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Exhibit showcasing Indian cowboys wins award

PALM SPRINGS, Calif. – Indian cowboys? It’s not an oxymoron.

An exhibit on the story of Cahuilla Indians, who were the first to raise cattle on the southern California territory, won top honors Sept. 17.

The “Cahuilla Cowboys: Making our Marks” exhibit at the Agua Caliente Cultural Museum was named this year’s choice for the Western Museums Association’s Award for Exhibition Excellence, which recognizes excellence in exhibits that furthers the study and understanding of the American West. “Cahuilla Cowboys” displayed images and narratives explaining how Cahuilla cattle ranching was an important source of livelihood for Indians in the area and predated traditional American cowboys.

“Not many people know that the first cowboys in California were Indians. Missions had no one to take care of [the cattle], so they had to get Indians,” said Dawn Wellman, assistant curator at the museum.

Cahuilla people are now spread out, divided into nine bands throughout 2,400 square miles of desert, pass and alpine topography of southern California’s inland.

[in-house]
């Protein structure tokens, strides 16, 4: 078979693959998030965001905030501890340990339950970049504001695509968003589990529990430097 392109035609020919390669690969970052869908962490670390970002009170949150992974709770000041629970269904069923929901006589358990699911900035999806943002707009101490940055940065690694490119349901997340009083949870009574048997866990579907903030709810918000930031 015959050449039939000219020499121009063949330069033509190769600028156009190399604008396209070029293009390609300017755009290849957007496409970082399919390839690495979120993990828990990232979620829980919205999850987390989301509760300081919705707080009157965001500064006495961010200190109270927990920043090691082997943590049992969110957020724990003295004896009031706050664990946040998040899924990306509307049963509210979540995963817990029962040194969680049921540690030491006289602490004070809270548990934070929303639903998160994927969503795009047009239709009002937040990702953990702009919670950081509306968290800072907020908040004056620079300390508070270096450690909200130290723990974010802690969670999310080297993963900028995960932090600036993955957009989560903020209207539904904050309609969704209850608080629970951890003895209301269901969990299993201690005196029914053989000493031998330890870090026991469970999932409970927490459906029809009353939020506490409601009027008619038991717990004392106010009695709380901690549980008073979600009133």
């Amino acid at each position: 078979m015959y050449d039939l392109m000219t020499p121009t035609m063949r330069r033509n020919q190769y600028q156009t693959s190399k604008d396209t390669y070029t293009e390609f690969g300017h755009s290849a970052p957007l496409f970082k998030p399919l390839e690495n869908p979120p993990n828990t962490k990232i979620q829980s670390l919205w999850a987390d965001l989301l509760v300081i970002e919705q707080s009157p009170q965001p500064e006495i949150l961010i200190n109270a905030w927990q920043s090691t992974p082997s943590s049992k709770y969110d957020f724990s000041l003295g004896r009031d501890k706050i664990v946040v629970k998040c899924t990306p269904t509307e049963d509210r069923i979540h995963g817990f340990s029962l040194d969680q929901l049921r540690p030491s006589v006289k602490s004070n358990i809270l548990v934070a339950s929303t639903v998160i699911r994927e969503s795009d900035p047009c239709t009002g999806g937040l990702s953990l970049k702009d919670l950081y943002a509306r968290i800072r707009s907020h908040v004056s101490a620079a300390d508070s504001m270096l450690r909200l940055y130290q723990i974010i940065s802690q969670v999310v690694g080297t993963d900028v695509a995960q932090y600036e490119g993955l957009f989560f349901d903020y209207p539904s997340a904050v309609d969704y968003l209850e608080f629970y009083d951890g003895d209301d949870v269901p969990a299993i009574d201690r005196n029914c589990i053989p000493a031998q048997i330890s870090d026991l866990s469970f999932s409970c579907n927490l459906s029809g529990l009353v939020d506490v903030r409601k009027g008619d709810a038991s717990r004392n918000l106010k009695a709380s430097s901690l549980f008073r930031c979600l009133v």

The exhibit closed Oct. 19 after a full year’s running and beat out entries from many Western states, museum officials said in a news release.

“We’re honored that the Western Museums Association has recognized us to be among the finest museums in the West,” said the museum’s executive director, Michael Hammond. “The exhibition brings an interesting history to light.”

The Coachella Valley community, where the museum is located, brought the display to fruition by lending photographs and artifacts.

“It’s a part of their history that has never been written about,” Wellman said. “It was a story that everybody wanted told.